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No. 13-2184




On Appeal from the United States District Court for the Eastern District of Pennsylvania (D.C. Civ. No. 2-12-cv-00589) District Judge: Honorable J. Curtis Joyner

Submitted on Appellant’s Request for a Certificate of Appealability Under 28 U.S.C. § 2253(c)(1) and for Possible Summary Action Pursuant to Third Circuit LAR 27.4 and I.O.P. 10.6 August 22, 2013

Before: FUENTES, FISHER and VANASKIE, Circuit Judges

(Opinion filed: September 19, 2013)



Patrick S. McPherron filed pro se a habeas petition challenging his 2010

convictions by the Pennsylvania Court of Common Pleas for Chester County. The

District Court denied the petition in its entirety with prejudice as procedurally defaulted.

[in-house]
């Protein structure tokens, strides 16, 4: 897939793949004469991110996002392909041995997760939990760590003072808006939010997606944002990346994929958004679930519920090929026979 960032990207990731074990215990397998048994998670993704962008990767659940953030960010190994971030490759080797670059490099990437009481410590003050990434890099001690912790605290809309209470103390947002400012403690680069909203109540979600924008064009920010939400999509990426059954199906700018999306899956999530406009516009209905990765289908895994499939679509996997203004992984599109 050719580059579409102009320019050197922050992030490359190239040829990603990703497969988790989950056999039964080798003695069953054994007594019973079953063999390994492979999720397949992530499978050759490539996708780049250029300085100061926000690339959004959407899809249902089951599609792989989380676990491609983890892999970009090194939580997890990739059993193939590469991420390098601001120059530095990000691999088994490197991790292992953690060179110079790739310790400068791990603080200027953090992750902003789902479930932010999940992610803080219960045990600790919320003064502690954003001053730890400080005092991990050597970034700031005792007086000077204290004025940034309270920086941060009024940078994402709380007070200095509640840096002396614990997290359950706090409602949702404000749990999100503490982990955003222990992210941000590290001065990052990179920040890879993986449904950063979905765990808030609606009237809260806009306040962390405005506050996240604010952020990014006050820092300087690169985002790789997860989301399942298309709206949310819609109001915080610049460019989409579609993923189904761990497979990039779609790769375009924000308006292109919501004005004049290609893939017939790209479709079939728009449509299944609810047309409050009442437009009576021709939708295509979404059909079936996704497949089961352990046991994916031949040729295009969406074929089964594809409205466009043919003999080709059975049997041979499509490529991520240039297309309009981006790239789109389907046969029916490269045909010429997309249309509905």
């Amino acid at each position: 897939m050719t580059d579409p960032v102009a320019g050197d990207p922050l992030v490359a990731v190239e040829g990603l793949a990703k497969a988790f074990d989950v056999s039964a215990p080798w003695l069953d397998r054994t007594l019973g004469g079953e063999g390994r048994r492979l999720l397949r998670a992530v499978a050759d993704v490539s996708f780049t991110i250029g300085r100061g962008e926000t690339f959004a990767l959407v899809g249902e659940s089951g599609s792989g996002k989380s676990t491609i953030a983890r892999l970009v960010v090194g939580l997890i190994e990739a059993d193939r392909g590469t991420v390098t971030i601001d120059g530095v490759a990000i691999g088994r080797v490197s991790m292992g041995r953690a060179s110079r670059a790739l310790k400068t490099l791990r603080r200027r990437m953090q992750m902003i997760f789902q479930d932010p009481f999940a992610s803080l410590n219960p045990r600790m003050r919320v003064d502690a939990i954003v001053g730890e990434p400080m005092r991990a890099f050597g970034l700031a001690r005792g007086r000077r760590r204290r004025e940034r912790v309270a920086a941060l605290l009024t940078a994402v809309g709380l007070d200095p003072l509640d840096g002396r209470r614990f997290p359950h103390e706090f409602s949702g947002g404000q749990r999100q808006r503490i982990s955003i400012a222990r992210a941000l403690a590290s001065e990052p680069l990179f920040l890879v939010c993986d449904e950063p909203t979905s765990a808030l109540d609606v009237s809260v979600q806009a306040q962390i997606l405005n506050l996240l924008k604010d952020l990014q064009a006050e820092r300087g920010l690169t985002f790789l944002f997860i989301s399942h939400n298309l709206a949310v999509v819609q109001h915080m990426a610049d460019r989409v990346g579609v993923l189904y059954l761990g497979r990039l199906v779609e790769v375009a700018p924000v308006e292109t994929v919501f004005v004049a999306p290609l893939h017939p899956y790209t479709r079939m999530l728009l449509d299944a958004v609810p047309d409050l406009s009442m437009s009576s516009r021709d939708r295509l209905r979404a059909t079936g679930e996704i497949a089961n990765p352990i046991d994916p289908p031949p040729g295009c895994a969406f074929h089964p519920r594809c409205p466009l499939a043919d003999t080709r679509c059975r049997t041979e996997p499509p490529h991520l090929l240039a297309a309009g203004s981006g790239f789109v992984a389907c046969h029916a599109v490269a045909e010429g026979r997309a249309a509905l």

The District Court, which adopted the Magistrate Judge’s Report and Recommendation

(“R&R”), relied in part on the Magistrate Judge’s conclusions that McPherron has not

sought relief under Pennsylvania’s Post Conviction Relief Act (“PCRA”), 42 Pa. Cons.

Stat. §§ 9541-9546, and that his time for doing so has expired. (R&R at 7, 8.)

McPherron seeks a certificate of appealability (“COA”).

In reviewing McPherron’s application, we noted that he actually has until January

14, 2014, to file a PCRA petition. 1 We further noted that that fact might make certain of

his claims unexhausted rather than procedurally defaulted, and we directed the

Commonwealth to show cause why the District Court’s judgment should not be vacated